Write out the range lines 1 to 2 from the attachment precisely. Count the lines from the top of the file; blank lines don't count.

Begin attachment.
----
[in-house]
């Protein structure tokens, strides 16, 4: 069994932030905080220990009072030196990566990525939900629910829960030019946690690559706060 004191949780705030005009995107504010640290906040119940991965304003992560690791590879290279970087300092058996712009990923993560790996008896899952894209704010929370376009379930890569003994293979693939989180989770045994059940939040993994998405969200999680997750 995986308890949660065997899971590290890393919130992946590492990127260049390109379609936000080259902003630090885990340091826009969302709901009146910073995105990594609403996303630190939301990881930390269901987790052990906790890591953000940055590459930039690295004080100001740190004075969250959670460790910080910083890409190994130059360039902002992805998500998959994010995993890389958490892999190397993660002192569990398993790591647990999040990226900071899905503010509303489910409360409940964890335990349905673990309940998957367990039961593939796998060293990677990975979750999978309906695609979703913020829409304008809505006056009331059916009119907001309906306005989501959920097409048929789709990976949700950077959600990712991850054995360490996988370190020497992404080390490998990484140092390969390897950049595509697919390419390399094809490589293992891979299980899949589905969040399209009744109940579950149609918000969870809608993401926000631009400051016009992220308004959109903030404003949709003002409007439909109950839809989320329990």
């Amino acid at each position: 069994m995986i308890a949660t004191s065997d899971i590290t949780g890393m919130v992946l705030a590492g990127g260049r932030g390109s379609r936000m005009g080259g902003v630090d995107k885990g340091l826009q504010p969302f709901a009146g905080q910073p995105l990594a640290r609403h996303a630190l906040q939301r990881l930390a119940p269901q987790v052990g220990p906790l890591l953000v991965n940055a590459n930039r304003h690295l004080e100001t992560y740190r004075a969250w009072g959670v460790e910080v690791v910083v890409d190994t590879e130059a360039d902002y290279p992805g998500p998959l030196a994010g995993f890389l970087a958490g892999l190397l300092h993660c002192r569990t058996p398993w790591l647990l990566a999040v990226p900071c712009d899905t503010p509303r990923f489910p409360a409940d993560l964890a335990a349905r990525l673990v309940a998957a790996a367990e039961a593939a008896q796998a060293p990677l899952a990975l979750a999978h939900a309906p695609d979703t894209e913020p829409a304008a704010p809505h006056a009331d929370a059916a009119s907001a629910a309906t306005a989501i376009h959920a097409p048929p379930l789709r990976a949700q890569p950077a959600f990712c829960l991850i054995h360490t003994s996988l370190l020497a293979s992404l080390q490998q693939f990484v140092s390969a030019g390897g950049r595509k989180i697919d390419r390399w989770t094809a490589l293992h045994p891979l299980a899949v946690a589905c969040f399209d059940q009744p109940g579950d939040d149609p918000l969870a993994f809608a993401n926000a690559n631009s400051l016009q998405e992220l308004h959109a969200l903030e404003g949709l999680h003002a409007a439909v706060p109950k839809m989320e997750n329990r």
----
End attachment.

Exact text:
[in-house]
């Protein structure tokens, strides 16, 4: 069994932030905080220990009072030196990566990525939900629910829960030019946690690559706060 004191949780705030005009995107504010640290906040119940991965304003992560690791590879290279970087300092058996712009990923993560790996008896899952894209704010929370376009379930890569003994293979693939989180989770045994059940939040993994998405969200999680997750 995986308890949660065997899971590290890393919130992946590492990127260049390109379609936000080259902003630090885990340091826009969302709901009146910073995105990594609403996303630190939301990881930390269901987790052990906790890591953000940055590459930039690295004080100001740190004075969250959670460790910080910083890409190994130059360039902002992805998500998959994010995993890389958490892999190397993660002192569990398993790591647990999040990226900071899905503010509303489910409360409940964890335990349905673990309940998957367990039961593939796998060293990677990975979750999978309906695609979703913020829409304008809505006056009331059916009119907001309906306005989501959920097409048929789709990976949700950077959600990712991850054995360490996988370190020497992404080390490998990484140092390969390897950049595509697919390419390399094809490589293992891979299980899949589905969040399209009744109940579950149609918000969870809608993401926000631009400051016009992220308004959109903030404003949709003002409007439909109950839809989320329990």